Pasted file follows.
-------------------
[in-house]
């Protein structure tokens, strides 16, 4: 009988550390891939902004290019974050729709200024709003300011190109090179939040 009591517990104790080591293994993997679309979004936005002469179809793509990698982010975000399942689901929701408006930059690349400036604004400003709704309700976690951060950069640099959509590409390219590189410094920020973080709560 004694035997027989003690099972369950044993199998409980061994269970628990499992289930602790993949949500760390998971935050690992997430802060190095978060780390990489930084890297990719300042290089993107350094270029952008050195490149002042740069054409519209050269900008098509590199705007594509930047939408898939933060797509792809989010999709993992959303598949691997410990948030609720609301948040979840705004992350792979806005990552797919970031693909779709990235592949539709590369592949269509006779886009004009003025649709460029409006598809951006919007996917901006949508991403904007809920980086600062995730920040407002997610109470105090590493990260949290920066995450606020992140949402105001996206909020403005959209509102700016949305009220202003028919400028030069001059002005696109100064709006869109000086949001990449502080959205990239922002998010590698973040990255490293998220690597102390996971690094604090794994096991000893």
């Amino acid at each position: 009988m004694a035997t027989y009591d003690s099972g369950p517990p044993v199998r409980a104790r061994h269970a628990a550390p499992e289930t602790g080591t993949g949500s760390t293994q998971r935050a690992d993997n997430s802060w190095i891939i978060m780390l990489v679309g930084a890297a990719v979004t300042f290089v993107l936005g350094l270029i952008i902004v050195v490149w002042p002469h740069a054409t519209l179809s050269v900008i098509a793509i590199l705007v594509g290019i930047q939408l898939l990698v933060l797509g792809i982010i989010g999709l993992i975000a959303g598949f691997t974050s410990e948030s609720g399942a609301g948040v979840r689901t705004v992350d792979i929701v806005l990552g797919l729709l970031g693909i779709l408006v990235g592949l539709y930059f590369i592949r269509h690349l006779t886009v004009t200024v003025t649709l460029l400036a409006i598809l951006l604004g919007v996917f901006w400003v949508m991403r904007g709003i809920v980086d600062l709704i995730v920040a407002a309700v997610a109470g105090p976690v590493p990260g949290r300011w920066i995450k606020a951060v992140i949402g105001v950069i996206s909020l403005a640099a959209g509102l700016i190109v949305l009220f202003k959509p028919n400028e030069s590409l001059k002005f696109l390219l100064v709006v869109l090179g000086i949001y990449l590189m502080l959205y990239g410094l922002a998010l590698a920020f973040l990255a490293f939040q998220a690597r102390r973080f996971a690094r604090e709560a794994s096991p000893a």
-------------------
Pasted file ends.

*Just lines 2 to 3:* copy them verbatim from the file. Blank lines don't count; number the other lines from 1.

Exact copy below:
């Protein structure tokens, strides 16, 4: 009988550390891939902004290019974050729709200024709003300011190109090179939040 009591517990104790080591293994993997679309979004936005002469179809793509990698982010975000399942689901929701408006930059690349400036604004400003709704309700976690951060950069640099959509590409390219590189410094920020973080709560 004694035997027989003690099972369950044993199998409980061994269970628990499992289930602790993949949500760390998971935050690992997430802060190095978060780390990489930084890297990719300042290089993107350094270029952008050195490149002042740069054409519209050269900008098509590199705007594509930047939408898939933060797509792809989010999709993992959303598949691997410990948030609720609301948040979840705004992350792979806005990552797919970031693909779709990235592949539709590369592949269509006779886009004009003025649709460029409006598809951006919007996917901006949508991403904007809920980086600062995730920040407002997610109470105090590493990260949290920066995450606020992140949402105001996206909020403005959209509102700016949305009220202003028919400028030069001059002005696109100064709006869109000086949001990449502080959205990239922002998010590698973040990255490293998220690597102390996971690094604090794994096991000893």
């Amino acid at each position: 009988m004694a035997t027989y009591d003690s099972g369950p517990p044993v199998r409980a104790r061994h269970a628990a550390p499992e289930t602790g080591t993949g949500s760390t293994q998971r935050a690992d993997n997430s802060w190095i891939i978060m780390l990489v679309g930084a890297a990719v979004t300042f290089v993107l936005g350094l270029i952008i902004v050195v490149w002042p002469h740069a054409t519209l179809s050269v900008i098509a793509i590199l705007v594509g290019i930047q939408l898939l990698v933060l797509g792809i982010i989010g999709l993992i975000a959303g598949f691997t974050s410990e948030s609720g399942a609301g948040v979840r689901t705004v992350d792979i929701v806005l990552g797919l729709l970031g693909i779709l408006v990235g592949l539709y930059f590369i592949r269509h690349l006779t886009v004009t200024v003025t649709l460029l400036a409006i598809l951006l604004g919007v996917f901006w400003v949508m991403r904007g709003i809920v980086d600062l709704i995730v920040a407002a309700v997610a109470g105090p976690v590493p990260g949290r300011w920066i995450k606020a951060v992140i949402g105001v950069i996206s909020l403005a640099a959209g509102l700016i190109v949305l009220f202003k959509p028919n400028e030069s590409l001059k002005f696109l390219l100064v709006v869109l090179g000086i949001y990449l590189m502080l959205y990239g410094l922002a998010l590698a920020f973040l990255a490293f939040q998220a690597r102390r973080f996971a690094r604090e709560a794994s096991p000893a």